Islamic Emirate of Afghanistan — the same name they used a generation ago.

The tricolor flag flown by the collapsed government, taken down by the Taliban and replaced by their own banner, has become a repeated flash point, with people in multiple cities beaten for displaying it. On Wednesday, the Taliban fired on demonstrators waving the flag in the eastern city of Jalalabad, with reports of two or three people killed.

she said on Twitter.

She added that after the Taliban spokesman’s first news briefing, held on Tuesday, when he insisted that the rights of the media and women would be respected, she had not expected much good to come.

“I had low expectations but now it has become clear that there is a gap between action and words,” Ms. Atakpal said.

Residents of Kabul were feeling their way under the new regime gingerly. The streets were quiet, largely empty of traffic, interrupted by occasional bursts of gunfire and the roar of American military planes patrolling and conducting the round-the-clock evacuation.

their origin story and their record as rulers.

One woman complained that popular Turkish television serials were no longer airing, after cable companies closed down their services. The Taliban, which banned all television during their previous time in power, have since embraced media as a propaganda tool, and cable companies were already anticipating new rules on morally acceptable content in accordance with the militants’ strict interpretation of Islamic law.

Mr. Shesta said he was deleting photos from his cellphone of him meeting with the former president, Ashraf Ghani, and other government officials, many of whom have fled the country. Mr. Ghani left the capital on Sunday, and several of his senior officials traveled to Turkey on Monday.

At the Kabul airport, which is still controlled by U.S. troops, the Taliban are in charge outside its blast walls and used force and intimidation to control access, beating people back and firing their rifles.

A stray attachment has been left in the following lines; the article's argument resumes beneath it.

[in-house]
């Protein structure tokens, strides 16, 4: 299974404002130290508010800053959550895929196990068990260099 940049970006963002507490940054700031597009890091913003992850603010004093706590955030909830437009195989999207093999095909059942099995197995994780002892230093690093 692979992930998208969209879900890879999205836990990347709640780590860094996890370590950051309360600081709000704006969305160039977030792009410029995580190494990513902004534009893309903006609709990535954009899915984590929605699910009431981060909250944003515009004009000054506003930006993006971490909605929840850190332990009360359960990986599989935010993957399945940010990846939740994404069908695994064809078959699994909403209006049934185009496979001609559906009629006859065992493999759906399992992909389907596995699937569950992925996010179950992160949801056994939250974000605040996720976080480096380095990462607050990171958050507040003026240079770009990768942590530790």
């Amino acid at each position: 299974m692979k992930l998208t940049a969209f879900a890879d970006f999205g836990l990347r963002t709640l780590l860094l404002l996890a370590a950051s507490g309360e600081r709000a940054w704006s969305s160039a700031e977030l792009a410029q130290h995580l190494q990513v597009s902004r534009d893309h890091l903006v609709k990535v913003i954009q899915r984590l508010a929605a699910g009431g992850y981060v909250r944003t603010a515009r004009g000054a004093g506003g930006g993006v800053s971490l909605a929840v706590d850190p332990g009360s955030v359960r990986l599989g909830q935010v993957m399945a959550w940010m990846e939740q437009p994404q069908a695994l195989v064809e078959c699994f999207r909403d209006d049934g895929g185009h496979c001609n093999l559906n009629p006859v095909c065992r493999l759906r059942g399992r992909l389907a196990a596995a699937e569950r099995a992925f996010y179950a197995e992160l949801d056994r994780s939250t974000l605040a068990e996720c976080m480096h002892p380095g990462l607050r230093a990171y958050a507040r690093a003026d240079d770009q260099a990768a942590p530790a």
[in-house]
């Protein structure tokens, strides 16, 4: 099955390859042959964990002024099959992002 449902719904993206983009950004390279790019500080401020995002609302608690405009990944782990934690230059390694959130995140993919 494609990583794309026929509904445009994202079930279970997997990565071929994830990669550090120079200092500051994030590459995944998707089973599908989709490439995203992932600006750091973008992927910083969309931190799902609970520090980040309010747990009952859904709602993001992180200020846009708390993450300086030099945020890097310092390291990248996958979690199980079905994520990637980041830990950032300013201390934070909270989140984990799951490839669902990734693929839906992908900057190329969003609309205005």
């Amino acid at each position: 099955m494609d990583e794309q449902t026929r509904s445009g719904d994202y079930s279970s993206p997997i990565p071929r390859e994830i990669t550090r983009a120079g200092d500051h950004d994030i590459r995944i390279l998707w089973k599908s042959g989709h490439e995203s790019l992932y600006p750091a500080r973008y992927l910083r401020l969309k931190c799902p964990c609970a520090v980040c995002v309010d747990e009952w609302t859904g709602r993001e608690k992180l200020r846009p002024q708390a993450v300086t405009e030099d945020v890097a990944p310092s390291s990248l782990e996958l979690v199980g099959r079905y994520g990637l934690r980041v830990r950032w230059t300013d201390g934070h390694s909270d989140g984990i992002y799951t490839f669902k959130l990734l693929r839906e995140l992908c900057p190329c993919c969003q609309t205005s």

Norwegian Center for Global Analyses, cited multiple reports that the Taliban had a list of people to question and punish, as well as their locations. Military and police personnel and people who worked for investigative units of the toppled government were particularly at risk, according to the document, which was dated Wednesday.

Already, the Taliban were going door to door and “arresting and/or threatening to kill or arrest family members of target individuals unless they surrender themselves to the Taliban,” said the document, which was seen by The New York Times.

It contained a reproduced letter dated Aug. 16 from the Taliban to an unnamed counterterrorism official in Afghanistan who had worked with U.S. and British officials and then gone into hiding.

The letter instructed the official to report to the Military and Intelligence Commission of the Islamic Emirate of Afghanistan in Kabul. If not, it warned, the official’s family members “will be treated based on Shariah law.”

Victor J. Blue, Helene Cooper and Jim Huylebroek contributed reporting.

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